• the original Spotmatic – launched in 1964, received a limited refresh in 1971 and was updated more significantly in 1973 (to become the Spotmatic F, with full aperture metering and a new set of lenses). The Spotmatics form a nice line of cameras (innovative when they were launched, relatively compact and well finished), and they were produced in large quantities. But they’re too old to be considered in this category. They were replaced by the first K bodies (KM, KX, K2) in 1975, when Pentax introduced the K bayonet mount. The KX and K2 had a short life (replaced by the MX and ME in 1977), but the K1000 (a simplified version of the semi-auto KM introduced in 1976) would be manufactured until 1996, and would become the camera most recommended for “learners”.
  • the Pentax MX was my first serious camera,  a long time ago. It was a very compact and modern semi-auto camera in its heyday – with a nice and robust metal casing. Its closest competitor (technically) was the Nikon FM (but at that time Nikon cameras were more expensive than anything but a Leica, and I could not afford it). I kept the MX for fifteen years,  but the camera was not that reliable now that I think about it: I had issues with the frame counter, the timer, and a faulty stabilization circuit in the metering system that could not be fixed sealed its fate. I liked the lenses, though (the 35-70 zoom was very good).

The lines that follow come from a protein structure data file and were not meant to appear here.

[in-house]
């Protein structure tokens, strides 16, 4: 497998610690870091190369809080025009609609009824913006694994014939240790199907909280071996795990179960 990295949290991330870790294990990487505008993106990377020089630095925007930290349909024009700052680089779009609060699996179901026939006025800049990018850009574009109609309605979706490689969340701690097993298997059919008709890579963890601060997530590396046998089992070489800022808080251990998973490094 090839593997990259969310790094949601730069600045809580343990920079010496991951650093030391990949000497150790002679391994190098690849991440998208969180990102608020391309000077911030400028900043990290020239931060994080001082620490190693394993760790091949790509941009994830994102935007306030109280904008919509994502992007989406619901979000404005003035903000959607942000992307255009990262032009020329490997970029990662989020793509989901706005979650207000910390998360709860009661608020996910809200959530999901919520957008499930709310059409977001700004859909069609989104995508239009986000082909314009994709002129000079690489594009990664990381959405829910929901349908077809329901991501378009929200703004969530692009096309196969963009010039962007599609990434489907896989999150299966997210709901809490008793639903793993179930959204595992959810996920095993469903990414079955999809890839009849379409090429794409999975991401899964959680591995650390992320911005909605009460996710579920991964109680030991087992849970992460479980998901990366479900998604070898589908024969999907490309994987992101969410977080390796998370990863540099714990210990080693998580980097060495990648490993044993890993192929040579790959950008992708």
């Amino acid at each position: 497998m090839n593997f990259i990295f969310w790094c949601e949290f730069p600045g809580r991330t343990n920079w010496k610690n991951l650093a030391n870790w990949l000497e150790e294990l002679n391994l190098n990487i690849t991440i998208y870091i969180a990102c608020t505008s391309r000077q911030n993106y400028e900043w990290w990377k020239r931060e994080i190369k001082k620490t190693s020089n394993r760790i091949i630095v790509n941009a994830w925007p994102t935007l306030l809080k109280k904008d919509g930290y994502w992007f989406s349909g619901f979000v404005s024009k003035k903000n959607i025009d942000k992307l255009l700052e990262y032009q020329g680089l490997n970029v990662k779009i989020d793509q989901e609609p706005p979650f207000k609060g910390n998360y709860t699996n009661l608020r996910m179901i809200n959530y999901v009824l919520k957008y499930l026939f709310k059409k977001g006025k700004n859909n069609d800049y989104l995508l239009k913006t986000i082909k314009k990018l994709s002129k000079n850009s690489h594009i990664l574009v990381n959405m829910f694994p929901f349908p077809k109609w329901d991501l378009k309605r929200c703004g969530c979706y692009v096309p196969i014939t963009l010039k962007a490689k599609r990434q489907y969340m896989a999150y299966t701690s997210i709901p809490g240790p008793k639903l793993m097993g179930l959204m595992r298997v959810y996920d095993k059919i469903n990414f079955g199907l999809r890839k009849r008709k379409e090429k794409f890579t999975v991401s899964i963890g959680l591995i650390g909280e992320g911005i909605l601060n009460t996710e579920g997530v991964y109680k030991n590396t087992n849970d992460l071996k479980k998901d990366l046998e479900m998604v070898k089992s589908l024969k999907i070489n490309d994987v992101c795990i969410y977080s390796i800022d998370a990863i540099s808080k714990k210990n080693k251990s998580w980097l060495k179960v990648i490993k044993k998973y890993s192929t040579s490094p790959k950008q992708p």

• the ME, ME Super were even more compact than the MX, offered aperture priority exposure but were not as enthusiast friendly as the MX. There was no speed knob but touch buttons to change the shutter speed, and no depth of field preview. The Super A/Super A Program were probably the most enthusiast friendly of that generation – but I never used them and can’t comment.
  • There is a good lens selection under the Pentax brand. Prices tended to be moderate when they were new, and it’s still the case today. Pentax tried to impose their K bayonet  as the new “universal” mount. They did not completely succeed, but many second tier vendors adopted the K-mount (Cosina, Ricoh, Vivitar and the usual distributor labels) and third party good quality lenses are abundant and affordable.